Kaliya-daman jatra lost its popularity after 1840s, to be replaced by Krishna jatra, which can still be seen in Bangladesh. Although both the forms were based on Krishna lila, the texts of Krishna jatra were entirely dialogic, with a greater portion being in prose. Its popularity faded after the early 20th century. Similar structural changes affected Chandi jatra and Bhasan jatra as well. The latter still exists in Bangladesh.
The first half of the 19th century ushered in a qualitative transformation in the social life of the Bengalis belonging to the Hindu community, especially in urban areas such as calcutta. The essence of the change can be summed up as laying greater emphasis on the material as opposed to the spiritual and Eurocentricism as opposed to tradition-bound conservatism. A section of the indigenous theatre based in Kolkata responded to the social changes. Thus from Krishna jatra arose natun jatra (lit. 'new jatra') in the 1820s. Natun jatra aimed entirely at secular entertainment by enacting pseudo-mythological tales with emphasis on the human aspects (such as vidyasundar) but its structure was similar to Krishna jatra. Natun jatra performances were given by professional troupes, the most famous of which was that of Gopal Ude (1819-1859). In the 1860s, the sizzling sensation of natun jatra began to wear out and gitabhinay appeared, which projected a curious blend of bhakti from Krishna jatra, merriment from natun jatra and pathos from European-influenced Bangla theatre. Gradually, gitabhinay reduced emphasis on lyric and dance, and, in its place, prose dialogue began to play a more dominant role. In terms of plot construction, it gradually began to assimilate techniques of building action based on conflict, from the European theatre. However, its content was drawn from Hindu mythology. The rise of Neo-Hinduism in the 1870s brought about a temporary reversal by reinstating the spiritual and religious tradition. Consequently, there grew a demand for performances which would promote religious devotion. Madanmohan Chattapadhyay responded to the demand and reformed natun jatra by drawing elements from gitabhinay. Known as Pauranic jatra (lit 'mythological jatra'), the new form drew its content from the Ramayana, the Bhagavata, the Brahma-vaivarta Purana, the Harivangsha, etc.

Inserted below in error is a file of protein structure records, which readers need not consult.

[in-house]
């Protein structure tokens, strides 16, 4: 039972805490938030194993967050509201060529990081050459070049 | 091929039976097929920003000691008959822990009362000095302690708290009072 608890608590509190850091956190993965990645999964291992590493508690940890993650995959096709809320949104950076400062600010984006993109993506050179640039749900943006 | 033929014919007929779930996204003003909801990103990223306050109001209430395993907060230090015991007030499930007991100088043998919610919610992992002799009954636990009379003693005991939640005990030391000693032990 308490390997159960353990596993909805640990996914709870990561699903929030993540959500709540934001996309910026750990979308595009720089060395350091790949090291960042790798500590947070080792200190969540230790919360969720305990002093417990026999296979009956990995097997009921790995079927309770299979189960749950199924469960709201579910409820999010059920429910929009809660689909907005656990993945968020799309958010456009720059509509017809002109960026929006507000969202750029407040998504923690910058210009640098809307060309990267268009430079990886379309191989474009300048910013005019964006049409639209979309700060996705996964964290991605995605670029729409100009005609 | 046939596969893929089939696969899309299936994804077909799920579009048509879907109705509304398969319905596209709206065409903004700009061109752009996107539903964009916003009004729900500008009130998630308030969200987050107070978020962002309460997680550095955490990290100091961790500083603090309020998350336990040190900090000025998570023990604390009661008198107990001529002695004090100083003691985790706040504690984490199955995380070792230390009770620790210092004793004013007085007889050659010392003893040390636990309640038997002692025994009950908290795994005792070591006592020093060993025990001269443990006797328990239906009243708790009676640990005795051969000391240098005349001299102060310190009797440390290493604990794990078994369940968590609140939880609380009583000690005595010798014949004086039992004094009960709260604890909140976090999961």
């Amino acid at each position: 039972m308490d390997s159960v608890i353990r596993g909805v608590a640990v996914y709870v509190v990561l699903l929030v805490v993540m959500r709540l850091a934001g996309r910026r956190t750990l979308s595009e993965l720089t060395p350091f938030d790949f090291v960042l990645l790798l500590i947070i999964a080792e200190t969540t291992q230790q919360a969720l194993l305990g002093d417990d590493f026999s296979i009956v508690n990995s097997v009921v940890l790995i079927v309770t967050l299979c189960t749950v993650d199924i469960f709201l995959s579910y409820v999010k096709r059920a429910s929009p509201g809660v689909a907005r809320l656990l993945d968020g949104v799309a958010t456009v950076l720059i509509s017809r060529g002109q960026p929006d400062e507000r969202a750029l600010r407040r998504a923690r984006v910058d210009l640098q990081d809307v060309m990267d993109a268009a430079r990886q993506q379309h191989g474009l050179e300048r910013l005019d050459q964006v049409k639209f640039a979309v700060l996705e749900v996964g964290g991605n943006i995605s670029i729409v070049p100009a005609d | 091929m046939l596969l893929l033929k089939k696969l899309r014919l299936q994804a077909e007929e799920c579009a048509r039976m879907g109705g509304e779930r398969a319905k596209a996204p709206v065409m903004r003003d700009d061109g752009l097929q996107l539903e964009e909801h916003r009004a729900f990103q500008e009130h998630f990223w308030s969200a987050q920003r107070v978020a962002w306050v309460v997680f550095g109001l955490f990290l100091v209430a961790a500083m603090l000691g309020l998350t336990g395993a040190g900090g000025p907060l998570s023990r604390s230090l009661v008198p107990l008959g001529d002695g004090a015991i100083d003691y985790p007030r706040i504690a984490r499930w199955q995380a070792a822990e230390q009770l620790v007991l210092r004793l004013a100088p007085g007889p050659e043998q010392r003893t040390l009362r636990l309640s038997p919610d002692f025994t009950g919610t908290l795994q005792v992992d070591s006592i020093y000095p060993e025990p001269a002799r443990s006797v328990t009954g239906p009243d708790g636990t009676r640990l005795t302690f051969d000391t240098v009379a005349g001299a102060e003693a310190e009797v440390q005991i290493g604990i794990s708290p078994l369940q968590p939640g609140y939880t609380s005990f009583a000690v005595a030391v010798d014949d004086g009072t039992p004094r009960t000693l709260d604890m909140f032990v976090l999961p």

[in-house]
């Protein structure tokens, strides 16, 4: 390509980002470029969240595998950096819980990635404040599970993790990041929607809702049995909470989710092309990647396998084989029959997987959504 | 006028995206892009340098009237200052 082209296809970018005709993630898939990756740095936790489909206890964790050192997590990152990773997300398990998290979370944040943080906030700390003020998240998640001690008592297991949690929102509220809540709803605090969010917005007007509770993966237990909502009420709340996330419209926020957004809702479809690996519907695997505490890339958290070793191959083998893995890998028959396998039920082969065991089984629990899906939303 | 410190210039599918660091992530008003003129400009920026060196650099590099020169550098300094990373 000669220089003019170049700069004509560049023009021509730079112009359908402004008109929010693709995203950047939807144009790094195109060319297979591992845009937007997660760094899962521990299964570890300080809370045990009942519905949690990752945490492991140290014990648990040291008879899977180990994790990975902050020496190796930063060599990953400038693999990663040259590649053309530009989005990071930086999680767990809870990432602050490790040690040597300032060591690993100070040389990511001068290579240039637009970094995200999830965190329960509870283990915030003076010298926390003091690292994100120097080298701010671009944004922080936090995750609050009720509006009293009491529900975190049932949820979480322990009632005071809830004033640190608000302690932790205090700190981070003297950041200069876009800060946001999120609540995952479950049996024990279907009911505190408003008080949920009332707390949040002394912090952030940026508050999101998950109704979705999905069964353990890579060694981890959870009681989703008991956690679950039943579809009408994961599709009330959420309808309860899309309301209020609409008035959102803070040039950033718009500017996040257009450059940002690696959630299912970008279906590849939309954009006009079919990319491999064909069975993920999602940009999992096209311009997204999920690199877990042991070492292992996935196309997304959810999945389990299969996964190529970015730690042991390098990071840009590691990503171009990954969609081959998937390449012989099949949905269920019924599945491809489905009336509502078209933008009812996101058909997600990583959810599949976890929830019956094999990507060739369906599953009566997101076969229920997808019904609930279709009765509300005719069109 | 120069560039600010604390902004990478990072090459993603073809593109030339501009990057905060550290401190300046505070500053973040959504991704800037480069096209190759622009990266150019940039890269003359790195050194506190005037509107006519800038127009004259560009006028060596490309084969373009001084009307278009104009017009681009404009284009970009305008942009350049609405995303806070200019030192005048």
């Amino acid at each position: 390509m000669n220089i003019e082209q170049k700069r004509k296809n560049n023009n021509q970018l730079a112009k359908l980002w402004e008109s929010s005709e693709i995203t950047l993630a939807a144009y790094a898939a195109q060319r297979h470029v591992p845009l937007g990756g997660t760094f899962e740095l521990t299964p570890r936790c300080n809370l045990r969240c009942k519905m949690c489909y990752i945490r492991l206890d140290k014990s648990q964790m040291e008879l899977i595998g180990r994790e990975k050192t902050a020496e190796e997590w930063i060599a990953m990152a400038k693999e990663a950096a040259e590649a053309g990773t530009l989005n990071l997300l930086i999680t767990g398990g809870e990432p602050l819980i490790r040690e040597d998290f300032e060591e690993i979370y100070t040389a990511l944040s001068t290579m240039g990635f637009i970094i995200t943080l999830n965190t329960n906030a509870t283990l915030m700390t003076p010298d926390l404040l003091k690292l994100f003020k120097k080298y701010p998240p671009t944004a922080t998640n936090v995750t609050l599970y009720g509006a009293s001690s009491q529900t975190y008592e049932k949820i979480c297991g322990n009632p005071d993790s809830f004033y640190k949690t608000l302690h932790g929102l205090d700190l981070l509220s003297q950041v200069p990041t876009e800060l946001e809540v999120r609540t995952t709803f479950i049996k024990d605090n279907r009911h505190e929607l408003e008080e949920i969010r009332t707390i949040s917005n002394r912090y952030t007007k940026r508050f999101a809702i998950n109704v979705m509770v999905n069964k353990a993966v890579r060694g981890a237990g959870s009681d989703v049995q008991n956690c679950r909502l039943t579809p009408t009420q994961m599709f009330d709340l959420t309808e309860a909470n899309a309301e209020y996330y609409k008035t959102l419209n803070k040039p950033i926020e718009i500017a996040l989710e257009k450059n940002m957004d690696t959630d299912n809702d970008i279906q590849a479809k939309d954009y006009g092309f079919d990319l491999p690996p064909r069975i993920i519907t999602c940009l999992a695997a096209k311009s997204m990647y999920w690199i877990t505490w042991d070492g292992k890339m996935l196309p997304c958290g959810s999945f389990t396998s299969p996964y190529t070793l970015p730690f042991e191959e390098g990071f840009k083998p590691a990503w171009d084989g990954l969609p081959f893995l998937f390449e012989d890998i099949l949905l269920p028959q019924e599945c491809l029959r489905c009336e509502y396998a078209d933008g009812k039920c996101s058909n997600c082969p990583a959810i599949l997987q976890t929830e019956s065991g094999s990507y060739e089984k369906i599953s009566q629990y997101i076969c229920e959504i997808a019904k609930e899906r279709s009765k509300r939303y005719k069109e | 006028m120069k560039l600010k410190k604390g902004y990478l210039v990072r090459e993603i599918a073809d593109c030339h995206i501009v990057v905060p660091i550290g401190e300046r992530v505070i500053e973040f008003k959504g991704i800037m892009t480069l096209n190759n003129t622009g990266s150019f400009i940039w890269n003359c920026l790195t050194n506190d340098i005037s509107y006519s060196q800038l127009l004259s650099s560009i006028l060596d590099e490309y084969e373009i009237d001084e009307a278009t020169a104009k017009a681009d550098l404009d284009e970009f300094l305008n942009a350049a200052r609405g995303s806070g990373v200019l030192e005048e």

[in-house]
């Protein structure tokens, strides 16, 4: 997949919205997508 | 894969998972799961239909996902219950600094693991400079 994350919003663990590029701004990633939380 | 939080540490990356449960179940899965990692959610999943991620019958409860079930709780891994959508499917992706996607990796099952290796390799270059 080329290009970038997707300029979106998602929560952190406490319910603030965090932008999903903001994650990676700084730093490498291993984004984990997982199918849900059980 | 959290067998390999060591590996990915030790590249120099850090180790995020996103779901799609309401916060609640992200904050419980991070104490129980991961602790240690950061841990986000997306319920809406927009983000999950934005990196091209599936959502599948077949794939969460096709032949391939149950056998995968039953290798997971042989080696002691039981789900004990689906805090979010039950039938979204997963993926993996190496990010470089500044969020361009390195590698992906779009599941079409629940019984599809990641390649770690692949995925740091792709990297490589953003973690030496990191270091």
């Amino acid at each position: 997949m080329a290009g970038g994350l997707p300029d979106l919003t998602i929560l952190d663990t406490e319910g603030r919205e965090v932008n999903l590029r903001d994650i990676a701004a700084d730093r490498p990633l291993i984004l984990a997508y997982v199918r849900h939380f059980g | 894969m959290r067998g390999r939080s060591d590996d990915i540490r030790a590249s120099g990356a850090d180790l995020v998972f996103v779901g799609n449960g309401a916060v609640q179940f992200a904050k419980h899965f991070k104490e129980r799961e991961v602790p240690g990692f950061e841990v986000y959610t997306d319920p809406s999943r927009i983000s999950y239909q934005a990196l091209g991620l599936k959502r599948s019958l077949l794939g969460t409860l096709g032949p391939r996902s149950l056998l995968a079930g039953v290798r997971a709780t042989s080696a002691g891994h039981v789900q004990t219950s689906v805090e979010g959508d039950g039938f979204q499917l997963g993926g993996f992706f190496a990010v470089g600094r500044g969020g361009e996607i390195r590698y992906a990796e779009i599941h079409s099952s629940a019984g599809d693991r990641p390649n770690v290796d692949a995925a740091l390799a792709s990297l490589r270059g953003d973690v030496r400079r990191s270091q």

The partition of bengal (1905) raised the question of nationalism to the forefront. Consequently, social life in Bengal witnessed a surge of interest on the theme of national identity. This trend is reflected in the indigenous theatre with the evolution of aitihasik jatra (lit. 'historic jatra'), and swadeshi jatra (lit. 'nationalist jatra'). Whereas aitihasik jatra drew its content from semi-historical stories, swadeshi jatra incorporated contemporary issues such as colonial exploitation, patriotism, anti-colonial struggle, oppression of feudal lords etc. The latter, under the guidance of actor-playwright Mukunda Das, earned unprecedented popularity in Bengal. The colonial government banned three of his plays and he himself faced imprisonment.
From the 1920s, jatra failed to respond to the rising heat in the political arena and chose to dwell safely on mythologies and histories. From the mid-20th century, jatra turned to social themes and reflected crises in family life in confrontation with society. Popularly known as samajik jatra, it did raise questions of Hindu-Muslim relationships, but the approach was sentimental rather than analytical. The jatra is a spent force today, and its principal device to arouse public interest is erotic song-and-dance numbers.